Tolulope Kevin Olasanoye is the political director of the Collective PAC, which raises money and support for Black candidates around the country and has endorsed Abrams, DeJear and McLeod.
Olasanoye said for Black women and Black candidates in general, traditional gatekeepers often expect candidates to have raised a large amount of money before they can be taken seriously. He said Abrams is the “boldest” example of what happens when Black women are invested in — they’re able to build a message and play on a level playing field.
“I think every Black woman across the country, from Mia McLeod in South Carolina and Deirdre DeJear who’s running for governor in Iowa, wants to have that same kind of shot, right? Which is like, ‘Let me do the work of making the case to our voters that I am the most viable candidate, without having this sort of structural barrier about, well, have I raised enough money?’”
While Abrams proved in 2018 that she could raise money, her matchup with Kemp became ground zero for a national debate about voting access that is now a key issue going into 2022 and 2024.
Abrams acknowledged that Kemp won the race, but she accused the then-secretary of state of voter suppression tactics including closing polling locations and purging voters from registration records. Kemp denied the allegations.
Within days of her defeat against Kemp, Abrams launched the voting rights group Fair Fight Action and a political action committee. Tax records obtained by the Atlanta Journal-Constitution shows the nonprofit reported raising $51 million in 2020. The PAC has separately collected more than $100 million since its launch.
Even now, Abrams is tapping her network to raise money for groups outside of her campaign. A few weeks ago, when a draft opinion showed the U.S. Supreme Court planned to overturn abortion rights, Abrams paused her campaign fundraising to raise money for reproductive rights groups in Georgia and elsewhere in the South.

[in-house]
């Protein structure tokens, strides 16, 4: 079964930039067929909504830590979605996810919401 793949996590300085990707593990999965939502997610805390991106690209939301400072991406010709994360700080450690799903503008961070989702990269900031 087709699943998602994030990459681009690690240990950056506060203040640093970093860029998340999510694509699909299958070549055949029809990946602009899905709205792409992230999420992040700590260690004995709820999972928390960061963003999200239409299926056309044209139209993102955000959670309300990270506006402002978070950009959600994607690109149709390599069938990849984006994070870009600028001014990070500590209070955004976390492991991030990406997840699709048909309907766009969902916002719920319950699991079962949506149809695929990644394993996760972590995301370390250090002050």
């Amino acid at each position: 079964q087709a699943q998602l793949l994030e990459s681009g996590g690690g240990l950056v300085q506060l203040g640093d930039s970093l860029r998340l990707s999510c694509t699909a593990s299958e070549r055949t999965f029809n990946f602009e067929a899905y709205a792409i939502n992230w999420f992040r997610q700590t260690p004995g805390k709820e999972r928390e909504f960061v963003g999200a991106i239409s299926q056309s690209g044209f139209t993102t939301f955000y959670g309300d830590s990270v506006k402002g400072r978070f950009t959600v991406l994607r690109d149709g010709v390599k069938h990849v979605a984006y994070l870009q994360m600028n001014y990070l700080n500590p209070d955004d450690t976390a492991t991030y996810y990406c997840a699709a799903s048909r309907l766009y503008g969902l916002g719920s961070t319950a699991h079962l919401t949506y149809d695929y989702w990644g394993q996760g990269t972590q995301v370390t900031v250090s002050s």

Now that Kemp has bested former U.S. Sen. David Perdue, a Trump-backed candidate, in the Republican primary, new dynamics will open up avenues for Kemp and Abrams to raise funds for the general election.
One such path stems from a law, signed by Kemp last year, that effectively allows gubernatorial candidates to raise unlimited funds through so-called “leadership committees.” Both candidates already have a couple million dollars in these funds that they can spend now that they’re the nominees. For Kemp, that’s at least $2.3 million. Abrams has at least $3.5 million.
Abrams’ campaign declined to comment on the strategy behind the committees, which can coordinate with the candidate, unlike political action committees.
Pete Quist, deputy research director at OpenSecrets, a campaign finance watchdog group, said the setup of the committees — which allowed Kemp to raise money for months before other gubernatorial candidates — is highly unusual. He expects it will contribute to this election cycle becoming “the most expensive gubernatorial race in Georgia history,” noting that 2018’s totals were a record.
“This race is very high profile. Stacey Abrams and Brian Kemp both have made a lot of headlines in recent years, for various reasons. And certainly it has a rematch from the 2018 campaign that was so close,” he said. “We should see a lot of money coming in with the expectation that there may be another very close race. The competitiveness of a race tends to draw money.”